April 28, 2011
A website devoted to answering people’s questions on a variety of subjects. The twist with Quora is that it allows you to interact with others on the site and develop relationships while also giving a sense of fun. Two reasons to use it: to build your expertise and to get answers to questions. Click here to try it out.
You might be surprised at how many small business owners don’t collect testimonials on a regular basis. When I ask clients for testimonials to put on their newsletter, brochure or website, there is often a big scramble to start gathering them. I was like that too, till my marketing guru Debi Hartlen MacDonald set me straight about it a few years ago.
What do testimonials do for you?
- Provide social proof
- Position you as the expert
- Answer questions that your prospect has about working with you, even though s/he may not ask outright
1. Put a process in place to collect testimonials as part of your sales process. For example, when I send an invoice, I request a testimonial at the same time. Using an online app like LinkedIn makes it easy. When you receive testimonials, keep them all in one place. Copy them into a text document and keep them in a folder. Or immediately post them to your website and make that your collection point. (Here's my list.)
2. Launch a project to collect testimonials from previous clients. Compile a list of your current and past clients. Identify the ones that you would like to have testimonials from. Don’t just include your ‘high ticket’ customers. Chose the ones you most enjoyed working with, the size of company that you prefer, the culture you felt comfortable with, etc.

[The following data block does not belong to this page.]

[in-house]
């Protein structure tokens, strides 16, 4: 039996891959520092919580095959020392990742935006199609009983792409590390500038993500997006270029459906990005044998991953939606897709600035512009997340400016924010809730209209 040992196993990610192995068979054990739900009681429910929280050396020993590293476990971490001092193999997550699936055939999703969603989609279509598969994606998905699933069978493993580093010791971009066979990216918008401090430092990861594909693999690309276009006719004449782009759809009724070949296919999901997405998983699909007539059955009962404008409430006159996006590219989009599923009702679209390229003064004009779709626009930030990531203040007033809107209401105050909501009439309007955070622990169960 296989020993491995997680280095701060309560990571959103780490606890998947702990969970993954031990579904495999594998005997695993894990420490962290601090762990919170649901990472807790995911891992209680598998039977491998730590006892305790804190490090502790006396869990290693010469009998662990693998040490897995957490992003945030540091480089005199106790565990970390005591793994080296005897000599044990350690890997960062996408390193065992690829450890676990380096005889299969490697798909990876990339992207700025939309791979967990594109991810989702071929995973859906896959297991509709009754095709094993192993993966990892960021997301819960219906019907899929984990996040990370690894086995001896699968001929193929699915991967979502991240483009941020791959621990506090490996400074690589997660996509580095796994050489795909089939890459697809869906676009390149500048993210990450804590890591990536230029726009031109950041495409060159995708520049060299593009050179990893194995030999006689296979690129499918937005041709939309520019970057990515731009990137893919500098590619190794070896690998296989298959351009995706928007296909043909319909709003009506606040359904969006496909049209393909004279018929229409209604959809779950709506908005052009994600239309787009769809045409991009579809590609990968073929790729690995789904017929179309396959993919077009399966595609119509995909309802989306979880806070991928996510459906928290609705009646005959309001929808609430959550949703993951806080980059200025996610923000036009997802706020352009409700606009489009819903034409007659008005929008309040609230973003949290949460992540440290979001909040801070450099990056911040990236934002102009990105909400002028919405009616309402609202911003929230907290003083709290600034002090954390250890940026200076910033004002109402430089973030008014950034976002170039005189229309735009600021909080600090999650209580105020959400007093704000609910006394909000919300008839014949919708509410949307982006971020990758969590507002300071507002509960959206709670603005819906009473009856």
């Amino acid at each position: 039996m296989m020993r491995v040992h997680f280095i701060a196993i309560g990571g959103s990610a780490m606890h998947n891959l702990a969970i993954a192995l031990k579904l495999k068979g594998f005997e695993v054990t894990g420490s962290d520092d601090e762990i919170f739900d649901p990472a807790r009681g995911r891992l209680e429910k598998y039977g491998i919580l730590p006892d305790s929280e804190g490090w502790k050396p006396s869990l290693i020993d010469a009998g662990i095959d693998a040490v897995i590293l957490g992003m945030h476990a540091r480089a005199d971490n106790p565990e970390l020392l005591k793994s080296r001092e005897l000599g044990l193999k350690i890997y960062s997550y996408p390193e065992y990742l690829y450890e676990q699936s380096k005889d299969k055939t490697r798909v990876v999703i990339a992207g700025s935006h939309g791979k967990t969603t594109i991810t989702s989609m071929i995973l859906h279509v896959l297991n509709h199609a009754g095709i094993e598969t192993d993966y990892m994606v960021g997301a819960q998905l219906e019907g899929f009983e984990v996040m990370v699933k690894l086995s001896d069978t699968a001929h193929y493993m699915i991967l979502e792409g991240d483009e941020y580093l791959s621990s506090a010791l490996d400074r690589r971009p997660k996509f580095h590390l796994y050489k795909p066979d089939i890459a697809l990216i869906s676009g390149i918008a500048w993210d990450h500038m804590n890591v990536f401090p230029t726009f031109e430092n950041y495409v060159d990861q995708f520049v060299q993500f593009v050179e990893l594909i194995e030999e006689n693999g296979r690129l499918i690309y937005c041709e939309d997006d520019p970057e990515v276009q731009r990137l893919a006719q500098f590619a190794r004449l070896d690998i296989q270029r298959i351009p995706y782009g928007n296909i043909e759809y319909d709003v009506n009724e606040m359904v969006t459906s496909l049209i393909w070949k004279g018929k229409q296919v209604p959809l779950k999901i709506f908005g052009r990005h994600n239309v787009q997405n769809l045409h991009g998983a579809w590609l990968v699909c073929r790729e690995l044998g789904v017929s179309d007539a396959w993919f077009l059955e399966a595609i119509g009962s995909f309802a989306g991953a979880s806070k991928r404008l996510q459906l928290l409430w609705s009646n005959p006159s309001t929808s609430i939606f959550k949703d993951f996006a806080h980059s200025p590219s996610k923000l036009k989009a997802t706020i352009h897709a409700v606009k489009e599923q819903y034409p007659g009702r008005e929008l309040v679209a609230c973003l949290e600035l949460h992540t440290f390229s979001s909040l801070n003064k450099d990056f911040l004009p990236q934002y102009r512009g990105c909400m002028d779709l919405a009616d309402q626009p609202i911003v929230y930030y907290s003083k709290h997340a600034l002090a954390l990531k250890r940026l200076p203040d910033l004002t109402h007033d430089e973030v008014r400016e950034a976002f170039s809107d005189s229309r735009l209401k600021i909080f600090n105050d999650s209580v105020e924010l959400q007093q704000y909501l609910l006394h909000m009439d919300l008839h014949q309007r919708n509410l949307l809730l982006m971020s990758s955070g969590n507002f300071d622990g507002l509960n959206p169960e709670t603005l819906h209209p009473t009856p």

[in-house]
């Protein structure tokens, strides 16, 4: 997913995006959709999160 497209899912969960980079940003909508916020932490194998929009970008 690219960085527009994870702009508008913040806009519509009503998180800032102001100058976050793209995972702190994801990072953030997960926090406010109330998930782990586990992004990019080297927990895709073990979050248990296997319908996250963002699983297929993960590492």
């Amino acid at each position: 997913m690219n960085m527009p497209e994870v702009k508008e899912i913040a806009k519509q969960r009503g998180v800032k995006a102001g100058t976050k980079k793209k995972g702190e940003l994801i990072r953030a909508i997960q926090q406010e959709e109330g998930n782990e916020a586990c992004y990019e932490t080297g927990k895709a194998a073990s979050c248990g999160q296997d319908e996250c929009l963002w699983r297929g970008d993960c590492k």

Testimonials are more effective when they're specific. Make it as easy as possible on your customer. Generate a list of questions that your customers can respond to. When formulating your questions, think measurable results. Don’t use questions that can be answered with a simple yes or no.
Use your testimonials everywhere. Put at least one testimonial on every page of your website. Use them as headlines; use them in sidebars and footers. Use them in brochures, emails, and online profiles.
One last point… you shouldn’t worry that you are ‘bothering’ your customers. If you have done a good job, your customers will be more than willing to sing your praises.
Originally published in Work Better, Not Harder on April 28, 2011
April 12, 2011
Mastermind groups can take many forms. I have been fortunate to be a member of several wonderful groups. In some cases, we didn't call them mastermind groups... but that's what they were.
The concept comes from Napoleon Hill in Think and Grow Rich. He defines the mastermind principle:
Coordination of knowledge and effort, in a spirit of harmony, between two or more people, for the attainment of a definite purpose.
The purpose of your group can vary greatly. One that stands out for me was a group of facilitators, trainers and coaches. For almost 4 years, we met quarterly to spend a day training each other and sharing best practices. Oh yeah, we also had a ton of laughs and became great friends.
A type of group popular with small business owners takes the form of a board of directors. Each member gains from the others' experiences and skills. You can see opportunities from a different perspective, get challenged, create plans and be held accountable, access your peers' resources, share a sense of endeavour and develop your skills. This works great if you keep the group small - 2 to 4 people.
Here are some other models commonly used:
- book club
- business process
- professional development
Clearly defining the group's purpose is really really important. (Yes, I said really twice... because it really is important!) Without a common understanding, things can fall apart fast. And trust is, of course, essential.